But the actual policy document makes no such claim and displays no such intent to “deny” access. The Russian anxiety, echoed on the editorial pages and in news stories around the world, is apparently based on some over-wrought page 1 stories in US newspapers, written by people too careless to actually read the original US document and subsequent official US government clarifications, or too eager to misinterpret it in the most alarmingly stark terms."
But here's a quote from the new policy.
"• The United States considers space capabilities -- including the ground and space segments and supporting links -- vital to its national interests. Consistent with this policy, the United States will: preserve its rights, capabilities, and freedom of action in space; dissuade or deter others from either impeding those rights or developing capabilities intended to do so; take those actions necessary to protect its space capabilities; respond to interference; and deny, if necessary, adversaries the use of space capabilities hostile to U.S. national interests;" (See pp. 1-2 of OSTP pdf here [emphasis added].)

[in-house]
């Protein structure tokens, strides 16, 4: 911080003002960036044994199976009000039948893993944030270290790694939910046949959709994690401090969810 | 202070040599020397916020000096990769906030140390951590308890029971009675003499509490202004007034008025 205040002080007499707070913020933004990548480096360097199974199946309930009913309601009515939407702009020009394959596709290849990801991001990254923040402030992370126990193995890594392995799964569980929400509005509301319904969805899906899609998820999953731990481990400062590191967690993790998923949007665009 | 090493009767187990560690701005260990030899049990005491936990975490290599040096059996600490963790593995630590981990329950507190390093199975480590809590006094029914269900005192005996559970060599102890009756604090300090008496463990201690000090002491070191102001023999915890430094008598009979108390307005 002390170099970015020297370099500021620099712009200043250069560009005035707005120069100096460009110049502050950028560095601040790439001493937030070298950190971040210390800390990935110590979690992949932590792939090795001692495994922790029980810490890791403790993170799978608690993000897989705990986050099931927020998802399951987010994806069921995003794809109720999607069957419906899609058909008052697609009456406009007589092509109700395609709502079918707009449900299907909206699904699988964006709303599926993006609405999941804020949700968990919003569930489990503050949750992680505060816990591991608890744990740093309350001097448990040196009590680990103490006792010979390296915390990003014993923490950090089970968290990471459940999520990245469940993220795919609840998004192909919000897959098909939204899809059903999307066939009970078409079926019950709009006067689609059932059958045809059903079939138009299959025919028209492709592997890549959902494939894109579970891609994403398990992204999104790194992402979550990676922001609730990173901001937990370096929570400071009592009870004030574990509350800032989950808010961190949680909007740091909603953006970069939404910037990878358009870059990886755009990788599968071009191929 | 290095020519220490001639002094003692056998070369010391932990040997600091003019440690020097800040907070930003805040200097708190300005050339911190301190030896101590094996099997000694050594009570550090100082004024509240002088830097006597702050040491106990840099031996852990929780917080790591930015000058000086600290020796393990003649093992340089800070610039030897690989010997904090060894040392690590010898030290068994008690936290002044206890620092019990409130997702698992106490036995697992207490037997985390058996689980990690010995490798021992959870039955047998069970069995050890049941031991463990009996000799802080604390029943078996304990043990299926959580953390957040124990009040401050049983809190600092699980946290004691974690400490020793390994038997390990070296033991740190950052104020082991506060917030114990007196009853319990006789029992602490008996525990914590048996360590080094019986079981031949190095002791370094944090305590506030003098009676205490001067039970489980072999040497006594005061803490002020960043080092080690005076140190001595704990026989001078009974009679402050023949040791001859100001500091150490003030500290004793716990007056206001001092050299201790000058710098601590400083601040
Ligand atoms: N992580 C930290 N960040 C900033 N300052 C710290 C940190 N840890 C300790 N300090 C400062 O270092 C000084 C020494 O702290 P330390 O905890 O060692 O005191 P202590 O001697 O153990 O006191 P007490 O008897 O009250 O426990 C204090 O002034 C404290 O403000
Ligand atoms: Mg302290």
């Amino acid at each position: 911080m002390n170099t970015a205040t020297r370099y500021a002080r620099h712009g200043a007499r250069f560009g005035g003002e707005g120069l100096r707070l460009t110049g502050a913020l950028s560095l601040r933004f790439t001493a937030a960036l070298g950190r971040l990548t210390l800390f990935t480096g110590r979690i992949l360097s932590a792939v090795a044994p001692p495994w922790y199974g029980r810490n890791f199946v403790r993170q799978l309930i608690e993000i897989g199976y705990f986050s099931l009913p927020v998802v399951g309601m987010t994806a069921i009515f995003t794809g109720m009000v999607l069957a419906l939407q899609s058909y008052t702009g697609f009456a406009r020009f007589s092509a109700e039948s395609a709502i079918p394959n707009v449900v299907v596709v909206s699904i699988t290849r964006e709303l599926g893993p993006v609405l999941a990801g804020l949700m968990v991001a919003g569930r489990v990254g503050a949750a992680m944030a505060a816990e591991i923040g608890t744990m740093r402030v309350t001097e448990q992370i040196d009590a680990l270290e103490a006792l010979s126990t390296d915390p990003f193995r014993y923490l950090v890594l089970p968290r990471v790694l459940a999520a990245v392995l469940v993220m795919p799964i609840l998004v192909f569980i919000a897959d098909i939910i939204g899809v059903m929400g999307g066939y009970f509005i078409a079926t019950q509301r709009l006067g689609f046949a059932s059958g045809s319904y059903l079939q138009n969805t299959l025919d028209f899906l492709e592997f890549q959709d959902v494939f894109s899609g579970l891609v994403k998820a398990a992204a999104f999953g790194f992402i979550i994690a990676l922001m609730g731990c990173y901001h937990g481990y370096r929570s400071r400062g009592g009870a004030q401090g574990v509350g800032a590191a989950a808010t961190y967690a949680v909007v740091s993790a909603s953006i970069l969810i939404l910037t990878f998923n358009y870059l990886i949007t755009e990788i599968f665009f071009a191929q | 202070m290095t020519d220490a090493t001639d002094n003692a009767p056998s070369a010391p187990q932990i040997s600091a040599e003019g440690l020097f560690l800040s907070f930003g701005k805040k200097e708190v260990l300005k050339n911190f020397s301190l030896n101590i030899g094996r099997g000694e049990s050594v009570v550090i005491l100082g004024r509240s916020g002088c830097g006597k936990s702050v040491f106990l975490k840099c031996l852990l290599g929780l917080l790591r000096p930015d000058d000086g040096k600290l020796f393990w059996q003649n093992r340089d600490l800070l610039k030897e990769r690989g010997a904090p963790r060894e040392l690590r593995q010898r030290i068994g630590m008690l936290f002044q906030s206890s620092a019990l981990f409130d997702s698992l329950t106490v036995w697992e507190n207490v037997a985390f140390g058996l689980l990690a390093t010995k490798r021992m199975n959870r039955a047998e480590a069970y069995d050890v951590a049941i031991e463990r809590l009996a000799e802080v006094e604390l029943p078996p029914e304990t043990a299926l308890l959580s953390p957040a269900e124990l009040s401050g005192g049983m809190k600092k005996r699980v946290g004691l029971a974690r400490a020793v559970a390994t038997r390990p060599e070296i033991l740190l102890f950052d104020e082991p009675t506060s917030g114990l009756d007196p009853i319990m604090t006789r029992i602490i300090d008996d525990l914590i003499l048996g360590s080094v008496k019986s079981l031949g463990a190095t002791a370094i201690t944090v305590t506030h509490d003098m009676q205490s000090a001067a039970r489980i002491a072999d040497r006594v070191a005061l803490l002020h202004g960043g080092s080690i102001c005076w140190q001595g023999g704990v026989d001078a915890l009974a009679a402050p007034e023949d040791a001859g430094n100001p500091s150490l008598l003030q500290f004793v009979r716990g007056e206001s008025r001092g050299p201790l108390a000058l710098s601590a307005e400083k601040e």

Later, the policy document directs the Secretary of Defense to
"...Develop capabilities, plans, and options to ensure freedom of action in space, and, if directed, deny such freedom of action to adversaries;" (See p. 5 of OSTP pdf at link above.)
While the new space policy makes no claim the US will deny access to space to other countries as a general rule, if your country is an American enemy threatening America's freedom of action in space, well, that's a whole 'nother story. If other countries perceive a threat in a policy statement that says the US will act against its enemies to protect its space capabilities, then America had better keep a watchful eye on those countries.

The United States should have a policy aimed at keeping access to space open and deterring those who would deny that access to America or other nations. America helped usher in today's globalized and interconnected world by promoting a policy of freedom of the seas, and having a Navy capable of implementing that policy. As humanity moves out from Earth and brings space into the world's economic sphere, America should promote and protect freedom of access to space. If it takes using military force, so be it.


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Monday, March 12, 2007

NASA Does Internet Freedom Of Information Right.

Many critics complain about the secrecy of the Bush Administration. But a new study of federal agencies from the National Security Archive, a Washington-based nongovernmental research institute, cites NASA for its transparency."NASA is a prime example of effective use of the Web, [Director Thomas] Blanton said. The agency posts comprehensive guidance on FOIA [Freedom of Information Act] for visitors, links all their component FOIA Web sites, and also has posted many documents on the Columbia space shuttle disaster, a tragedy that had drawn may inquiries for information." (Here.)



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Sunday, March 11, 2007


(1990 - 3/5/2007.)